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Statement at the 68th Commission on the Status of Women

Speech delivered: March 19, 2024
Event: Location: UNHQ, New York
Statement delivered by Ms Amanda Sourek on behalf of International IDEA

68th Commission on the Status of Women

General Discussion


19 March 2024, UNHQ, New York


Statement by

International Institute for Democracy and Electoral Assistance




Strengthening democratic institutions and processes is key for accelerating the achievement of gender equality and the empowerment of all women and girls. Indeed, democracy is the political system best equipped to achieve these goals. Equally, gender equality is essential for democracy, as well as for sustainable development more broadly.  

According to International IDEA's Global State of Democracy Indices, levels of gender equality are higher in democracies than in non-democratic regimes. The reasons for this are many. Relative to other forms of government, democracies provide more equal access to political power; produce more inclusive, participatory, and representative decision-making; and develop more effective, accountable, and transparent institutions, with lower levels of corruption. All of these elements are critical for the empowerment of women and girls. Data from International IDEA Global State of Democracy reports have shown that only 3% of democracies perform very poorly on gender equality measures. For authoritarian regimes, the proportion is 50%. And since we know that the achievement of not just SDG5 but the SDGs overall depends upon further progress on gender equality, this means that democracy drastically improves the likelihood of success in achieving the 2030 Agenda.

Unfortunately, despite some advances, gender inequalities remain deeply entrenched in many parts of the world, particularly in non-democratic contexts. Even where equal rights exist in law, they can be denied in practice, with women facing limitations on their ability to pursue elected positions of power due to political violence and harassment, including online, as well as conflict and cultural barriers. 

Despite recent progress, less than one-quarter of Members of Parliament globally are women. The situation is no better for heads of government, where at the current rate of progress, gender parity will not be reached until 2150. And the figures at sub-national representative organs and within political parties are even worse. International IDEA has long championed the use of gender quotas in legislatures, and such measures remain important. Yet transformative change also requires attention to broader institutions, processes, and systemic injustices that prevent women and girls from fully exercising their political rights.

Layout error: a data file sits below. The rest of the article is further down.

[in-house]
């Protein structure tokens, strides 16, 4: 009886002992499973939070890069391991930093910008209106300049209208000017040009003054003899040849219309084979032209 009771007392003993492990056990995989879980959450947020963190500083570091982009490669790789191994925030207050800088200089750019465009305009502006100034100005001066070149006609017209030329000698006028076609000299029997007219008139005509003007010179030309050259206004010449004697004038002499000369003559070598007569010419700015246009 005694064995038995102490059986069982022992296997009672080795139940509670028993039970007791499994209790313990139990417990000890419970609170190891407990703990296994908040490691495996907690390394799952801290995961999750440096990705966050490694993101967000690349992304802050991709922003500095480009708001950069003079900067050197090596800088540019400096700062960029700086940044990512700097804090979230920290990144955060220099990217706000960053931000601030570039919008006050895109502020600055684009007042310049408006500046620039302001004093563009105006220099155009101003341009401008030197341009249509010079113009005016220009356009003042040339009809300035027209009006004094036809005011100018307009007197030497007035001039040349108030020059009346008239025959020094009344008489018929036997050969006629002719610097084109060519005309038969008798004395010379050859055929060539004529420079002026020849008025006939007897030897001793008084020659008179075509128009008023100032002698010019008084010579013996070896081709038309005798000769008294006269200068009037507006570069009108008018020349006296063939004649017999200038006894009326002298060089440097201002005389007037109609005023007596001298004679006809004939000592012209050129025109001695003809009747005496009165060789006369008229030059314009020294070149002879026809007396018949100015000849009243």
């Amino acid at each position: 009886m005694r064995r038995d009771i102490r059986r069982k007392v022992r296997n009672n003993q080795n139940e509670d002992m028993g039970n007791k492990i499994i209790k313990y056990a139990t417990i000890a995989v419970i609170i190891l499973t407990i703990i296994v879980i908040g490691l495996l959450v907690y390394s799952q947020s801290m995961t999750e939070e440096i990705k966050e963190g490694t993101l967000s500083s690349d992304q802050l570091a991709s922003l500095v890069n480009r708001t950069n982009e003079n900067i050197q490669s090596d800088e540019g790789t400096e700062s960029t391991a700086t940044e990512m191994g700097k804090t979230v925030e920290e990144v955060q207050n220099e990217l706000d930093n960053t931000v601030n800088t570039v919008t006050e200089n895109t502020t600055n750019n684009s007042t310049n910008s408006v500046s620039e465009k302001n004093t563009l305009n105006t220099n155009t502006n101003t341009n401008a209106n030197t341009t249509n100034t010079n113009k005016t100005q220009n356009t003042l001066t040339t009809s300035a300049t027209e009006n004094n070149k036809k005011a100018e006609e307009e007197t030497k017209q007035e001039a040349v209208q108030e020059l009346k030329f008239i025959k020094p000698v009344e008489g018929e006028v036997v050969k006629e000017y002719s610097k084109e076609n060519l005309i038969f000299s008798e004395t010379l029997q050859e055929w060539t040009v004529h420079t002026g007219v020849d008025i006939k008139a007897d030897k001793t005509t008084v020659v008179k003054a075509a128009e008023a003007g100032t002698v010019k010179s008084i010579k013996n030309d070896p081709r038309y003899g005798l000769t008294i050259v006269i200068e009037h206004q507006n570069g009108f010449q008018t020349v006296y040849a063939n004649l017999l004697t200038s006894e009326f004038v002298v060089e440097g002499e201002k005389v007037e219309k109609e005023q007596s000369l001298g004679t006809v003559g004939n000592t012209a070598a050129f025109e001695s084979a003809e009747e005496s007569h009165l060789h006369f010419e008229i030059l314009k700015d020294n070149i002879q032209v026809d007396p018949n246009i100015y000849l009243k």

Besides being a necessary goal in its own right, advancing gender equality also strengthens various aspects of democracy and citizen participation captured in SDG16 and monitored through the SDG16 Data Initiative, including electoral integrity, combatting corruption, political participation and representation, access to information and communication technologies (ICTs), and media freedom. We would particularly like to highlight the following elements, in line with the principles laid out by the Gender Cohort of the Summit for Democracy: 

First, gender equality is fundamental to the electoral process because it enables women—as voters, candidates, and elected officials—to influence public policy and advocate for their interests.

Second, combating corruption effectively requires a gender perspective. Women are affected by corruption in distinct and often disproportionate ways, and often bring unique approaches to anti-corruption efforts.

Third, if access to ICTs is equal, these technologies can help close gender gaps in women’s political participation. They can serve as tools for women to influence policy agendas, increase women’s access to campaign resources, strengthen networks of solidarity, and increase women’s representation in democratic agendas and processes. 

Women and girls play a key role in advancing and achieving both democracy and sustainable development. SDGs 5 and 16 thus go hand in hand and must be pursued in tandem if the Agenda 2030 is to succeed. International IDEA reiterates its full commitment to gender equality as an essential part of our mission. We will continue to work with Member States, the UN system, civil society, and other stakeholders to accelerate the empowerment of all women and girls. A more peaceful, just, and democratic world demands no less.


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